Interesting Observations About the Differences Companies Pay in Taxes

WalletHub notes: “With President Biden’s American Jobs Plan proposing increasing the corporate tax rate to 28%, the personal-finance website WalletHub today released its latest Corporate Tax Rate Report and expert commentary.

“The report provides an in-depth analysis of the 2020 federal, state and international tax rates paid by the S&P 100 companies, the largest and most established businesses in the U.S.”

Companies Paying the Highest Taxes
(Overall Tax Rate)
Companies Paying the Lowest Taxes
(Overall Tax Rate)
1. Gilead Sciences Inc. (94.67%) 1. Wells Fargo & Co. (-1015.20%)
2. Booking Holdings Inc. (89.59%) 2. Salesforce Inc. (-59.00%)
3. Kraft Heinz (64.95%) 3. AbbVie Inc. (-36.02%)
4. Walgreen Boots Alliance Inc. (48.45%) 4. Duke Energy Corp. (-28.13%)
5. Dow Inc. (37.52%) 5. Adobe Inc. (-25.96%)
6. Mondelez International Inc. (36.18%) 6. Broadcom Inc. (-21.20%)
7. Altria Group Inc. (35.36%) 7. International Business Machines Corp. (-18.63%)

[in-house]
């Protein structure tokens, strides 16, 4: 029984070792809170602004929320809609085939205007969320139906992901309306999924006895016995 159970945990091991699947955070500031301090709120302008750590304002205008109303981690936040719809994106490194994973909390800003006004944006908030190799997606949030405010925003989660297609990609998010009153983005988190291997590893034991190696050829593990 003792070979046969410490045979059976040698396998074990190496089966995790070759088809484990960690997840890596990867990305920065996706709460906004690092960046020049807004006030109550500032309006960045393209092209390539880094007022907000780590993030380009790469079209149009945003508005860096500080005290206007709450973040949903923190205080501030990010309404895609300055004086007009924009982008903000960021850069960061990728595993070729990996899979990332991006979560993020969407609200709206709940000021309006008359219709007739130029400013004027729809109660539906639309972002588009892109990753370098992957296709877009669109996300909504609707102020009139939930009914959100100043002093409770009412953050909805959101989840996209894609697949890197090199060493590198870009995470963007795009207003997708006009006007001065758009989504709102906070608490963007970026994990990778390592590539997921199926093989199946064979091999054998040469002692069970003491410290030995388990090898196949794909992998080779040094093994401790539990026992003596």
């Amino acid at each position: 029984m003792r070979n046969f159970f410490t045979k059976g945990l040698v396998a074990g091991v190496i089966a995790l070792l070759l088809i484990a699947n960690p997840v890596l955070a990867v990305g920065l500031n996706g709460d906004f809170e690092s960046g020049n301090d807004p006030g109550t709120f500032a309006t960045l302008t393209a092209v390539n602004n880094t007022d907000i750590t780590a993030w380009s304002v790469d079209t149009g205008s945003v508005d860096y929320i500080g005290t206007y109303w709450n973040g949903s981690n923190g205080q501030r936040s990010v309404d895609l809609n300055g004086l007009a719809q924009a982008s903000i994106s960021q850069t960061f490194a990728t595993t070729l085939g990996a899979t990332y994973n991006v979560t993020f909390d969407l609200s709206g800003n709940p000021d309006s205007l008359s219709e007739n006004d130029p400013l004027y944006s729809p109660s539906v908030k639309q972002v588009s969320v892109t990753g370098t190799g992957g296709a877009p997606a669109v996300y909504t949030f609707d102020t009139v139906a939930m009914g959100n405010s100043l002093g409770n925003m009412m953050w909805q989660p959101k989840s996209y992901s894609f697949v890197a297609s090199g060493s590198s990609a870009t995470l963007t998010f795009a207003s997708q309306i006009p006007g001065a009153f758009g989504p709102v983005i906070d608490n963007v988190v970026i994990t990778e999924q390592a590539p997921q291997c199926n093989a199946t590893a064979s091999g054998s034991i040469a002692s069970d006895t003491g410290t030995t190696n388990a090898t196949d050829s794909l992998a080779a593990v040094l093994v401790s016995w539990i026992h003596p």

8. Walmart Inc. (33.35%) 8. Medtronic PLC (-18.52%)
9. United Parcel Service Inc. (27.17%) 9. General Electric Co. (-9.12%)
10. American Express (27.03%) 10. NVIDIA Corporation (1.75%)

Key Stats

  • “The overall tax rate that S&P 100 companies pay is around 20 percent.
  • “S&P 100 companies pay roughly 44 percent lower rates on U.S. taxes than international taxes.
  • “Most tech companies, including Adobe, Inc., Oracle Corp. and Microsoft Corp., are still paying more than 3 percent lower rates abroad, continuing the trend from 2013, 2014, 2015, 2016, 2017, 2018 and 2019.
  • “Nine S&P 100 companies, Wells Fargo & Co, Inc., AbbVie Inc., Duke Energy Corp., Adobe Inc., Broadcom Inc., International Business Machines Corp., Medtronic Inc and General Electric Co., are actually paying a negative overall tax rate and are therefore due a discrete net tax benefit.
  • “The average S&P 100 company pays a 44 percent lower tax rate than the top 1 percent of consumers.”

Kevin Price, Editor at Large at The Daily Blaze noted “It is important to remember, when looking at information like this, that corporations do not actually pay taxes.  They are tax collectors doing the work that the government doesn’t like to do.  For businesses, taxes are simply a fixed cost of doing business.  Ultimately, businesses do not pay taxes, the customers of businesses pay taxes.”

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